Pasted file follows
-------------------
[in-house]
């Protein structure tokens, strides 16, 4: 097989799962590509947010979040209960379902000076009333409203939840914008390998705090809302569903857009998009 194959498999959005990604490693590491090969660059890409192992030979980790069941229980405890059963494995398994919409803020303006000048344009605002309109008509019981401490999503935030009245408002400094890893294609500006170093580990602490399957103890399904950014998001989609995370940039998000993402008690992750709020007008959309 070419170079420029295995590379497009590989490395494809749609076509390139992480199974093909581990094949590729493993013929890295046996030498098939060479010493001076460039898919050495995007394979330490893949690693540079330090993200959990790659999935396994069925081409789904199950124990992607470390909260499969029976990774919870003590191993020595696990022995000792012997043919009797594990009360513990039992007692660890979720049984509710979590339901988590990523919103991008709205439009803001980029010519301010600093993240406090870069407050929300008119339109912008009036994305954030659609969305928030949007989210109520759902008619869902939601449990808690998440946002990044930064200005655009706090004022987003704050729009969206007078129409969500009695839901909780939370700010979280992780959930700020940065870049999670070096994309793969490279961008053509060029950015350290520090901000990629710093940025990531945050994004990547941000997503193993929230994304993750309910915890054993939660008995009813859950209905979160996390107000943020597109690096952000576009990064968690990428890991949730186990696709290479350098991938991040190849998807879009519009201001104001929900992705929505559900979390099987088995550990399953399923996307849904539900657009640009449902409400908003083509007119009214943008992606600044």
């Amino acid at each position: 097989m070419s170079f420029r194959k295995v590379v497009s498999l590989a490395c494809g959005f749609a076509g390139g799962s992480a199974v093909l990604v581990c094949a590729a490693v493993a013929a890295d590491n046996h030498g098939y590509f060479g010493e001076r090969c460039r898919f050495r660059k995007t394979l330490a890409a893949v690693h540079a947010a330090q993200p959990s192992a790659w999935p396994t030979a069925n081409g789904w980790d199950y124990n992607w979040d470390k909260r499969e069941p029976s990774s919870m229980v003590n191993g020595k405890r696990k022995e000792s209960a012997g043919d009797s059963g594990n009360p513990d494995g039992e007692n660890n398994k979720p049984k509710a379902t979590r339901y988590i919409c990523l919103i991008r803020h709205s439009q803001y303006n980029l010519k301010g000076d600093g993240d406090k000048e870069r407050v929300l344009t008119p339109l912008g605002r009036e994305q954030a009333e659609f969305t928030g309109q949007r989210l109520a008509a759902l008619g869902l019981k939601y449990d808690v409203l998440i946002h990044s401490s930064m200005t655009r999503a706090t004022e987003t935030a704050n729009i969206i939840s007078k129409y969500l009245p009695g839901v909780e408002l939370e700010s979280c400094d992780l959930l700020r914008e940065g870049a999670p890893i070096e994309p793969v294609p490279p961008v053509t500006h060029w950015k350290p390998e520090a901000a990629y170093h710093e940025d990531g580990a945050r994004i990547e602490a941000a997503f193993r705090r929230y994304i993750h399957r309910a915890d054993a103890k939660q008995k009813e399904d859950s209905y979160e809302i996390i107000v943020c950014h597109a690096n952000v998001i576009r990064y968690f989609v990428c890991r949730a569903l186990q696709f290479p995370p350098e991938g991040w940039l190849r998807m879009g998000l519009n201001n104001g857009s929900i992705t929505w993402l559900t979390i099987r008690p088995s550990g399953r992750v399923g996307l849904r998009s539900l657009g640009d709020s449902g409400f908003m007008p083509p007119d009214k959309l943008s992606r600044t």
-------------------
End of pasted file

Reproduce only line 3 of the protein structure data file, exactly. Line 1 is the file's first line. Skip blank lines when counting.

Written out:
């Amino acid at each position: 097989m070419s170079f420029r194959k295995v590379v497009s498999l590989a490395c494809g959005f749609a076509g390139g799962s992480a199974v093909l990604v581990c094949a590729a490693v493993a013929a890295d590491n046996h030498g098939y590509f060479g010493e001076r090969c460039r898919f050495r660059k995007t394979l330490a890409a893949v690693h540079a947010a330090q993200p959990s192992a790659w999935p396994t030979a069925n081409g789904w980790d199950y124990n992607w979040d470390k909260r499969e069941p029976s990774s919870m229980v003590n191993g020595k405890r696990k022995e000792s209960a012997g043919d009797s059963g594990n009360p513990d494995g039992e007692n660890n398994k979720p049984k509710a379902t979590r339901y988590i919409c990523l919103i991008r803020h709205s439009q803001y303006n980029l010519k301010g000076d600093g993240d406090k000048e870069r407050v929300l344009t008119p339109l912008g605002r009036e994305q954030a009333e659609f969305t928030g309109q949007r989210l109520a008509a759902l008619g869902l019981k939601y449990d808690v409203l998440i946002h990044s401490s930064m200005t655009r999503a706090t004022e987003t935030a704050n729009i969206i939840s007078k129409y969500l009245p009695g839901v909780e408002l939370e700010s979280c400094d992780l959930l700020r914008e940065g870049a999670p890893i070096e994309p793969v294609p490279p961008v053509t500006h060029w950015k350290p390998e520090a901000a990629y170093h710093e940025d990531g580990a945050r994004i990547e602490a941000a997503f193993r705090r929230y994304i993750h399957r309910a915890d054993a103890k939660q008995k009813e399904d859950s209905y979160e809302i996390i107000v943020c950014h597109a690096n952000v998001i576009r990064y968690f989609v990428c890991r949730a569903l186990q696709f290479p995370p350098e991938g991040w940039l190849r998807m879009g998000l519009n201001n104001g857009s929900i992705t929505w993402l559900t979390i099987r008690p088995s550990g399953r992750v399923g996307l849904r998009s539900l657009g640009d709020s449902g409400f908003m007008p083509p007119d009214k959309l943008s992606r600044t």